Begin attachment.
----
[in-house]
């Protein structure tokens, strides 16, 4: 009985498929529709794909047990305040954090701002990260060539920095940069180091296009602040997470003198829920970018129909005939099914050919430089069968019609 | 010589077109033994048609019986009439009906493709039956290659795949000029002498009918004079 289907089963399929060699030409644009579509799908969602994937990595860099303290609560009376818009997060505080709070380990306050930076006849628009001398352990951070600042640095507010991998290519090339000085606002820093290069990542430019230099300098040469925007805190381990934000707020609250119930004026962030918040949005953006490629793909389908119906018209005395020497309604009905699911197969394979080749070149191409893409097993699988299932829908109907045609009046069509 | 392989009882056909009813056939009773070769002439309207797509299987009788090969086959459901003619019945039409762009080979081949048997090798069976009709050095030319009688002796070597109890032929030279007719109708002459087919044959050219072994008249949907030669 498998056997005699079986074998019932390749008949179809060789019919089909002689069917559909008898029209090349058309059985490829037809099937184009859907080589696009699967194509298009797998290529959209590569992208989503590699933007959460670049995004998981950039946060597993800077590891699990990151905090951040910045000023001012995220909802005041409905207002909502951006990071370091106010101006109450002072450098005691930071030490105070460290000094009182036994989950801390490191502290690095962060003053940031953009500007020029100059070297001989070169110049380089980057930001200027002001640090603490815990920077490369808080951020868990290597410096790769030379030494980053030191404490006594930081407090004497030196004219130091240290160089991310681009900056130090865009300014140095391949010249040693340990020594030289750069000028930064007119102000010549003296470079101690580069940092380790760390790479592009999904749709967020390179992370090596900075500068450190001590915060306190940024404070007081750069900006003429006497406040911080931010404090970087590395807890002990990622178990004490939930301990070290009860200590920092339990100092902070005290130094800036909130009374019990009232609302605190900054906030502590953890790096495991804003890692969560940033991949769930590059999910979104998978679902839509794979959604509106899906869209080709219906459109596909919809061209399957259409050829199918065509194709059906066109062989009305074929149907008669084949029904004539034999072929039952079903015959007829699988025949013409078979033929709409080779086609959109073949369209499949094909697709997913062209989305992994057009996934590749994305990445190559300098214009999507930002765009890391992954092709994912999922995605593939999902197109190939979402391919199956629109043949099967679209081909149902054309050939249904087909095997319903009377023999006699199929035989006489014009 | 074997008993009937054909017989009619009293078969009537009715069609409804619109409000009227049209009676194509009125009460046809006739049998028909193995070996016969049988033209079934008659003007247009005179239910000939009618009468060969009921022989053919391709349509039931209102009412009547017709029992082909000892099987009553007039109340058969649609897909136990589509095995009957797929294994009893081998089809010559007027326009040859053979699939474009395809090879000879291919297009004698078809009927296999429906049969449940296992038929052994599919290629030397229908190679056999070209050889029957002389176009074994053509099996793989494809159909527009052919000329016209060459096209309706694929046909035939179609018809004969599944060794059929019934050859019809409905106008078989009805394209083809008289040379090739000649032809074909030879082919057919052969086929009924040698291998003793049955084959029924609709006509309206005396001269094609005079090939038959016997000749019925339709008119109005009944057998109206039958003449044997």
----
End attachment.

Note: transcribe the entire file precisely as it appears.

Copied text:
[in-house]
């Protein structure tokens, strides 16, 4: 009985498929529709794909047990305040954090701002990260060539920095940069180091296009602040997470003198829920970018129909005939099914050919430089069968019609 | 010589077109033994048609019986009439009906493709039956290659795949000029002498009918004079 289907089963399929060699030409644009579509799908969602994937990595860099303290609560009376818009997060505080709070380990306050930076006849628009001398352990951070600042640095507010991998290519090339000085606002820093290069990542430019230099300098040469925007805190381990934000707020609250119930004026962030918040949005953006490629793909389908119906018209005395020497309604009905699911197969394979080749070149191409893409097993699988299932829908109907045609009046069509 | 392989009882056909009813056939009773070769002439309207797509299987009788090969086959459901003619019945039409762009080979081949048997090798069976009709050095030319009688002796070597109890032929030279007719109708002459087919044959050219072994008249949907030669 498998056997005699079986074998019932390749008949179809060789019919089909002689069917559909008898029209090349058309059985490829037809099937184009859907080589696009699967194509298009797998290529959209590569992208989503590699933007959460670049995004998981950039946060597993800077590891699990990151905090951040910045000023001012995220909802005041409905207002909502951006990071370091106010101006109450002072450098005691930071030490105070460290000094009182036994989950801390490191502290690095962060003053940031953009500007020029100059070297001989070169110049380089980057930001200027002001640090603490815990920077490369808080951020868990290597410096790769030379030494980053030191404490006594930081407090004497030196004219130091240290160089991310681009900056130090865009300014140095391949010249040693340990020594030289750069000028930064007119102000010549003296470079101690580069940092380790760390790479592009999904749709967020390179992370090596900075500068450190001590915060306190940024404070007081750069900006003429006497406040911080931010404090970087590395807890002990990622178990004490939930301990070290009860200590920092339990100092902070005290130094800036909130009374019990009232609302605190900054906030502590953890790096495991804003890692969560940033991949769930590059999910979104998978679902839509794979959604509106899906869209080709219906459109596909919809061209399957259409050829199918065509194709059906066109062989009305074929149907008669084949029904004539034999072929039952079903015959007829699988025949013409078979033929709409080779086609959109073949369209499949094909697709997913062209989305992994057009996934590749994305990445190559300098214009999507930002765009890391992954092709994912999922995605593939999902197109190939979402391919199956629109043949099967679209081909149902054309050939249904087909095997319903009377023999006699199929035989006489014009 | 074997008993009937054909017989009619009293078969009537009715069609409804619109409000009227049209009676194509009125009460046809006739049998028909193995070996016969049988033209079934008659003007247009005179239910000939009618009468060969009921022989053919391709349509039931209102009412009547017709029992082909000892099987009553007039109340058969649609897909136990589509095995009957797929294994009893081998089809010559007027326009040859053979699939474009395809090879000879291919297009004698078809009927296999429906049969449940296992038929052994599919290629030397229908190679056999070209050889029957002389176009074994053509099996793989494809159909527009052919000329016209060459096209309706694929046909035939179609018809004969599944060794059929019934050859019809409905106008078989009805394209083809008289040379090739000649032809074909030879082919057919052969086929009924040698291998003793049955084959029924609709006509309206005396001269094609005079090939038959016997000749019925339709008119109005009944057998109206039958003449044997």